Across California, the heightened urgency associated with addressing the housing crisis has prompted a range of innovations. In Los Angeles, Flyaway Homes has become one of those innovators. They are using shipping containers – the corrugated steel metal boxes you see hauled around on semi-trucks and freight trains – to develop a model of shared-unit Permanent Supportive Housing (PSH) to reduce homelessness.
While shipping containers have been used for everything from boutique homes to commercial development, they have not factored significantly into efforts to reduce the slow pace and high cost of PSH development. Last month, LDC had an opportunity to attend an open house at Flyaway’s first shared-unit PSH development, located at 820 West Colden Avenue in Los Angeles. We got a feel for the place (it’s nice) and talked a little shop about how the model improves upon traditional PSH development.
The shipping containers, which are used for modular construction, are the most obvious innovation. This approach allows PSH units to be permitted prior to construction and assembled quickly, eliminating a portion of the soft costs associated with most new construction. For example, the Colden project took approximately 10 months to plan and develop, as compared to traditional approaches, which can take years.
The nine-unit development also uses a shared housing model, providing a home for 32 tenants (and an onsite property manager) who each have their own room and share a kitchen and bathroom with three other neighbors.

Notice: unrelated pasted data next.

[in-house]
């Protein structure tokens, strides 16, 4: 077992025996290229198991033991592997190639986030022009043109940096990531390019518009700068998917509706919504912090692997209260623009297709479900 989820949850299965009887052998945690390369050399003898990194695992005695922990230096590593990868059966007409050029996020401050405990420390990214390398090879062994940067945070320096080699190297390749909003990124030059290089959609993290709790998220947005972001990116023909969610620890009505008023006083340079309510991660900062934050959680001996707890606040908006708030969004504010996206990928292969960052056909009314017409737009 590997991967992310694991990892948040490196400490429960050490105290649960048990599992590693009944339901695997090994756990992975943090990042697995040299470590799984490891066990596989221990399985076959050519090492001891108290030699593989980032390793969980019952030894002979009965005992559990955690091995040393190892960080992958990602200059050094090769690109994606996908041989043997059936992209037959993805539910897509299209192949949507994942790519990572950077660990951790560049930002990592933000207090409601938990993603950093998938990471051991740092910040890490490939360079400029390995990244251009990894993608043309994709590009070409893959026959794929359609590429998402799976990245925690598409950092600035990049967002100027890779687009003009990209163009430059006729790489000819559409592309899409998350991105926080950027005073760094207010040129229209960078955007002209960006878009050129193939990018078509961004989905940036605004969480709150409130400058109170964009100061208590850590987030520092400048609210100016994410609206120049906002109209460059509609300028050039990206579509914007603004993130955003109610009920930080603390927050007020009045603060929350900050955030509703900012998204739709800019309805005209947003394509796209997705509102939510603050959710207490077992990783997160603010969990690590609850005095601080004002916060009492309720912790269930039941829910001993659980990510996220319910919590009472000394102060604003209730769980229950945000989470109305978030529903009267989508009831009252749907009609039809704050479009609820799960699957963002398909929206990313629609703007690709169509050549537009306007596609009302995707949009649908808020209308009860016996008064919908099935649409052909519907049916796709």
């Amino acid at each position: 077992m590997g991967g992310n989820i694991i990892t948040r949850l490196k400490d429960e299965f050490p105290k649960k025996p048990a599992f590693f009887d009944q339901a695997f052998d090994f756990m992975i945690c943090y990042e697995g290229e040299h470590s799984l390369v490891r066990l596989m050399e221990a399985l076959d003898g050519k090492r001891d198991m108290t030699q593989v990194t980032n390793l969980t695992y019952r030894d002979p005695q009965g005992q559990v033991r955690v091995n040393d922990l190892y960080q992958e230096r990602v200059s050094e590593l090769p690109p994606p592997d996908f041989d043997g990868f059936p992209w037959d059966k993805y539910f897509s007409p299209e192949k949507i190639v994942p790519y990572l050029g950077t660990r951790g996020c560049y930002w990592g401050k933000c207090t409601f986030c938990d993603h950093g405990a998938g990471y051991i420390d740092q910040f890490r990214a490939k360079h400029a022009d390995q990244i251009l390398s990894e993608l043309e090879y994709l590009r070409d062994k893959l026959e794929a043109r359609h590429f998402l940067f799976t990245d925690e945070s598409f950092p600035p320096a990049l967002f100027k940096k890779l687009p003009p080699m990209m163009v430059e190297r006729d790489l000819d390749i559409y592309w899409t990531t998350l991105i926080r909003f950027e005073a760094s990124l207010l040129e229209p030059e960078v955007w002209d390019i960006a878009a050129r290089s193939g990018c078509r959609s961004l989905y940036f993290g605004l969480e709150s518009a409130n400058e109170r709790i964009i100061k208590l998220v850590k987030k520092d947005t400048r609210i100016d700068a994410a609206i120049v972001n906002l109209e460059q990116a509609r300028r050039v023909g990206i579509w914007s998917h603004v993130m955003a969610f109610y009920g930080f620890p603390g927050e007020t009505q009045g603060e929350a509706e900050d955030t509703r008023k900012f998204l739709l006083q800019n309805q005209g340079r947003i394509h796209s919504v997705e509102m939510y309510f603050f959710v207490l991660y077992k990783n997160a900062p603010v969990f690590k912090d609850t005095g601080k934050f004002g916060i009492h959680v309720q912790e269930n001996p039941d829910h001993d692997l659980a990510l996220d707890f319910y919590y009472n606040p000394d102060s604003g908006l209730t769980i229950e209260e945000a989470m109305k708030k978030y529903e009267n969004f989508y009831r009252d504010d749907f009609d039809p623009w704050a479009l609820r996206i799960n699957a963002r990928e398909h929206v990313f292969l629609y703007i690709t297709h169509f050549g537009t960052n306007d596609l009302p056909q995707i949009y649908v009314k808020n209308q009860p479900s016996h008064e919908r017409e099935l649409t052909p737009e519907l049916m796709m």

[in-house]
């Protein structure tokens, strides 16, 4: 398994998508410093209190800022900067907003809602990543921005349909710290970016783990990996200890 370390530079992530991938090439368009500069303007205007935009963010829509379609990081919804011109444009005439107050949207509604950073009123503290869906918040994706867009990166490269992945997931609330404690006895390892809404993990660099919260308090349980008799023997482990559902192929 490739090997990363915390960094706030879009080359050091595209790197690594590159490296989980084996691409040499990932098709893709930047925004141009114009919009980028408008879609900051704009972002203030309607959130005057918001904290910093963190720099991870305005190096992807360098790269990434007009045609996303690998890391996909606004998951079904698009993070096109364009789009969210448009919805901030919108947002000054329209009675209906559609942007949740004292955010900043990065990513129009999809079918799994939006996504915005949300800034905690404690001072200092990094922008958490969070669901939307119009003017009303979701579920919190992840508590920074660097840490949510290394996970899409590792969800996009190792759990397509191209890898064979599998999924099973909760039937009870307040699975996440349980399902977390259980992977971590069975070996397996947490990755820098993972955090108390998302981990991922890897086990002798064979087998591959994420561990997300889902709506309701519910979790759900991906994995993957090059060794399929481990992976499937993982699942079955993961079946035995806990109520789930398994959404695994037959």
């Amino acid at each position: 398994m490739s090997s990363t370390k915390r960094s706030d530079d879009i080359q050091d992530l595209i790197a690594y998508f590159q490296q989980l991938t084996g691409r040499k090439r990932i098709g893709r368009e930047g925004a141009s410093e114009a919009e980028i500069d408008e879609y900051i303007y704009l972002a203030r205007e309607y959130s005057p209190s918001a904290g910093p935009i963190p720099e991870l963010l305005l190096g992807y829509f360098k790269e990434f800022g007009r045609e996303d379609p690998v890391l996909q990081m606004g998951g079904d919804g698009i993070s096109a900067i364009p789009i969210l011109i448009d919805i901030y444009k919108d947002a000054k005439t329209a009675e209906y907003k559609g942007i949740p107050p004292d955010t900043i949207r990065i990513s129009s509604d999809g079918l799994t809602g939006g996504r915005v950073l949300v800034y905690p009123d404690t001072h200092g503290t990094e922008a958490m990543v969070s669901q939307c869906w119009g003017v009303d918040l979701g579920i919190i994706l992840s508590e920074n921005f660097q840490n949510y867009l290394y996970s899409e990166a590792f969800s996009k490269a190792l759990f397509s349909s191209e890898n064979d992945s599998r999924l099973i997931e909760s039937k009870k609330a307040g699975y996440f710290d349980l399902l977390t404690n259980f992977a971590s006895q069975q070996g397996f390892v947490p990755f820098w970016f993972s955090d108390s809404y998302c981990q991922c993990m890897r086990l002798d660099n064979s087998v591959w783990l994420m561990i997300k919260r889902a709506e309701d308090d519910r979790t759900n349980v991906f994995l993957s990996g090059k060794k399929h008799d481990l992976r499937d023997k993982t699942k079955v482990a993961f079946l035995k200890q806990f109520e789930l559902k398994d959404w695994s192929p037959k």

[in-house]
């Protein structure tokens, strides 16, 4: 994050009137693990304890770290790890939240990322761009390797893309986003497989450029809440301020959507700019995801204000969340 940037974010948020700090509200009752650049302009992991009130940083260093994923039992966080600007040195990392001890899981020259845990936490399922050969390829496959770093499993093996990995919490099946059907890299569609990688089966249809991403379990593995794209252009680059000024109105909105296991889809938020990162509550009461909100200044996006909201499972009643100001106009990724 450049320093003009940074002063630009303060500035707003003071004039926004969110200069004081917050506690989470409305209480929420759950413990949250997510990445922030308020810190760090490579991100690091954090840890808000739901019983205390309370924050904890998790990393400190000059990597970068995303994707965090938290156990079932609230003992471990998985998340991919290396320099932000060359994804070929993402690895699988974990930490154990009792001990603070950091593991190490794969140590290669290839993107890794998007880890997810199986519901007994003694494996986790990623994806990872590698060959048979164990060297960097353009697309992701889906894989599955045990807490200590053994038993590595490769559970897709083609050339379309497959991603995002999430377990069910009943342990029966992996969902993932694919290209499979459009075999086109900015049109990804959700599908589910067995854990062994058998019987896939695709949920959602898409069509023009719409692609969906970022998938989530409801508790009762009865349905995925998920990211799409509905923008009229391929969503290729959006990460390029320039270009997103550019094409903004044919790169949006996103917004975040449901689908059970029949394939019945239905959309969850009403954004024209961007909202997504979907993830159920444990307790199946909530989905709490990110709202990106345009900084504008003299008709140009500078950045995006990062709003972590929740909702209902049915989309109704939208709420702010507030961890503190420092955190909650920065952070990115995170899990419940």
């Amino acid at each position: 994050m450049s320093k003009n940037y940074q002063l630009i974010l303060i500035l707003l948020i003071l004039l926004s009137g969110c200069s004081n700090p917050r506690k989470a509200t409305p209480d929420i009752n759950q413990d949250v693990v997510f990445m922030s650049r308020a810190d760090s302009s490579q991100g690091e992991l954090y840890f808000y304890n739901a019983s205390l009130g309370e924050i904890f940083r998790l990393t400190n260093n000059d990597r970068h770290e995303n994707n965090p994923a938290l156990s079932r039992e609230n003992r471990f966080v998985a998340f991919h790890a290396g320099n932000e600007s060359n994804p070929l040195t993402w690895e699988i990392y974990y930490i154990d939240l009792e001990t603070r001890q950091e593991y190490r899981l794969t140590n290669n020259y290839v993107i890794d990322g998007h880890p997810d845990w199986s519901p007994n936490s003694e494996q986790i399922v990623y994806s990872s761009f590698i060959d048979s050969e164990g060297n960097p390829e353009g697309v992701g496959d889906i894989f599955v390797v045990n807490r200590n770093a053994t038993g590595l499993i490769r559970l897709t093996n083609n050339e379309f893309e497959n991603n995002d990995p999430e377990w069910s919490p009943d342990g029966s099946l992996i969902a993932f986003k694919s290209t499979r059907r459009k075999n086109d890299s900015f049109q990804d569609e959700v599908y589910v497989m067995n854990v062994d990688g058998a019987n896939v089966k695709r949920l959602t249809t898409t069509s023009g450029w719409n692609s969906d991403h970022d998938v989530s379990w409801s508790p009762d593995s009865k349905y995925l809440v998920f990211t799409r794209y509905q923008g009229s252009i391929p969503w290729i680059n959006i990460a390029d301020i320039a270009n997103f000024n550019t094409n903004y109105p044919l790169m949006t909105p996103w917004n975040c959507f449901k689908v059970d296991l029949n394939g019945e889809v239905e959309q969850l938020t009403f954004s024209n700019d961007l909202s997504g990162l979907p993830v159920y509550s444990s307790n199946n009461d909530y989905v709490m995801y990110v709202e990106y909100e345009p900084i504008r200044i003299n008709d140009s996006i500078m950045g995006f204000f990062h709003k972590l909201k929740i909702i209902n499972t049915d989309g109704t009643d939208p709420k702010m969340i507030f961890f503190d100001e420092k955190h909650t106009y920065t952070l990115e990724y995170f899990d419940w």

Shared housing is an important resource in the effort to reduce homelessness, but it’s rare to see a developer integrate the model into the budget and design of a newly-constructed property. Doing this has allowed the developer to finish the project at a similar price point to other PSH developments, but at a much lower cost per tenant – $109,000, including the cost of the land.
Flyaway COO Kevin Hirai explained that to make the project financially sustainable the company secured a 20-year master lease with local homeless services provider the People Concern, which guarantees supportive services for the tenants and rental income for the property for the duration of the lease. The services will be paid for by the Los Angeles Department of Health Services’ Flexible Housing Subsidy Pool program, which offers versatile rental subsidies for individuals experiencing homelessness.
Flyaway’s model relies solely on private equity to fund development, another way it differs significantly from the majority of PSH development. For the Colden Avenue project, investors contributed to the $3.6 million budget with a guaranteed return of 4.5-5 percent, paid for with the rental income generated by the property. Hirai explained that this approach to financing allowed the company to raise the initial capital very quickly and avoid some of the red tape often associated with securing government funds.